Friday, February 8, 2008

Today's Column

A timeshare crusader lays in wait for the couple walking down the beach
My "surveillance" photos of the timeshare golf cart crusaders in action. Here is one who just got the brush off from the couple behind her

Psst, wanna buy a timeshare?
By Lara Bricker
February 08, 2008 6:00 AM
I've just returned from a timeshare with the family and have made some discoveries. Despite the endless exciting activities one can take part in at a timeshare — you know the shuffleboard tournaments, the hermit crab races, make your own Popsicle stick photo frame, the bingo games — the timeshare industry seems to be struggling. You don't say.
What evidence did I collect?
Well, plenty of firsthand data, you know, what an investigator might call "field work." Picture our first experience as we are driving down A1A in our rented mini-van. I know, I know, we practically had a day glow beacon projecting from our van, what with me in the front with a map, Kenny driving below the speed limit as he looked around, and an old lady and baby in the back seat. We practically had a billboard above our van proclaiming "Tourists, Tourists, Tourists, Get your new Tourists here."
And they did.
A small car pulled up next to us with two men inside waving at us frantically. They rolled down the window and started yelling at us. Were we being car-jacked? Did they need directions? Had we accidentally put grammy on the roof in a rocking chair like in National Lampoon's vacation?
Not exactly.
Do you want to buy a timeshare? They yelled at us.
Say what?
They told us they worked for the timeshare up the street that was having an open house. And we, the shiny new tourists in our shiny new rental van, were one of the few, the select, the chosen ones invited to attend said open house. They managed to convey all of this important information to us while driving next to us down the road. It was amazing, you know, like the thrill of winning the lottery or something. I mean out of all the people on the beach, we had been selected for this amazing behind the scenes tour. Imagine our luck.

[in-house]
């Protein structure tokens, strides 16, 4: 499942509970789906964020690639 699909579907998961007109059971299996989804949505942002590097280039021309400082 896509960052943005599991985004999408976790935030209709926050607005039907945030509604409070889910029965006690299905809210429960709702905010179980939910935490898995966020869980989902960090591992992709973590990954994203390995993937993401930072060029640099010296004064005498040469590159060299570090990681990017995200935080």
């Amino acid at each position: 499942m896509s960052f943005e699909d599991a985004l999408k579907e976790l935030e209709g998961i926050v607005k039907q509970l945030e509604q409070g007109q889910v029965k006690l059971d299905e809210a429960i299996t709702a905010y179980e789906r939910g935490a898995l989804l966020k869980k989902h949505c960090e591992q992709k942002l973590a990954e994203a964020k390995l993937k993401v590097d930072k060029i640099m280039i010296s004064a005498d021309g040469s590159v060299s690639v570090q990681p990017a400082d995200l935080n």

All set, Kenny waved as he finally put the mini van over the speed limit to lose their tail.
And this, folks, was my first sign of the plight of the timeshare industry, which, when my grandparents bought into it, was a good deal. Now, they're hiring two guys who looked like they got lost on their way to spring break on Daytona Beach to accost people in traffic.
Maybe people don't want to bet in hermit crab races. Maybe it's that they can't afford the amount of silver and gold jewelry you are required to wear by the pool with the permanently tan 80-year-old men in their Speedos.
Evidence of the timeshare's woes continued when Kenny had another encounter on the beach. Now I'd spotted golf carts going up and down the beach and assumed they were part of the beach patrol or something. That's what they want you to think. It's their plan — fool you into thinking they're there to help. As Kenny was taking a walk one morning, a woman on a golf cart pulled up next to him and told him he had been selected as a special guest for an exciting timeshare tour down the way. We were really beating the odds this week. Imagine that, not only had we been the lucky winners on the street, but the beach also. Our odds were so good it might be time to take that casino cruise off the Florida coast for the night.
Kenny waved her away and managed to escape.
But others were not so lucky.
Elderly people were being abducted from the beaches at record numbers by these golf cart crusaders. The cart drivers would see a couple walking slowly, stop, and offer then a seat on the back of their golf cart. How considerate. They before the elderly couple could catch their breath, the cart was off and running back to the timeshare.
We've got some live ones here, they no doubt radio ahead to the timeshare people at the other end.
I managed to snap some "surveillance photos" from my timeshare window of these cart crusaders in action. They really have the cover down well. Some even pretend they are innocently stopping to feed the sea gulls in the same area as some unlucky, or lucky, tourists.
Still, despite all of these guaranteed tactics, they were coming up short. I can't imagine why.
By the end of the week, they were getting desperate, in terms of making an actual sale and finding competent help. No doubt, these salespeople work on some kind of commission basis and with no sales, well, that was the end of them. Their pool of prospective sales weasels was dwindling. By the end of the week, Kenny was approached by another sales person on the beach who looked like the after photo on the "don't do meth" public awareness commercials. In a raspy voice, she offered him $100 in cash to just look at the timeshare. Hey did I hear they were handing out free cigarettes too? Oops, sorry, that's what they were now paying their salespeople in these days.
Yes, he turned it down. Cigarettes and all.
Lara Bricker is a correspondent for Seacoast Media Group

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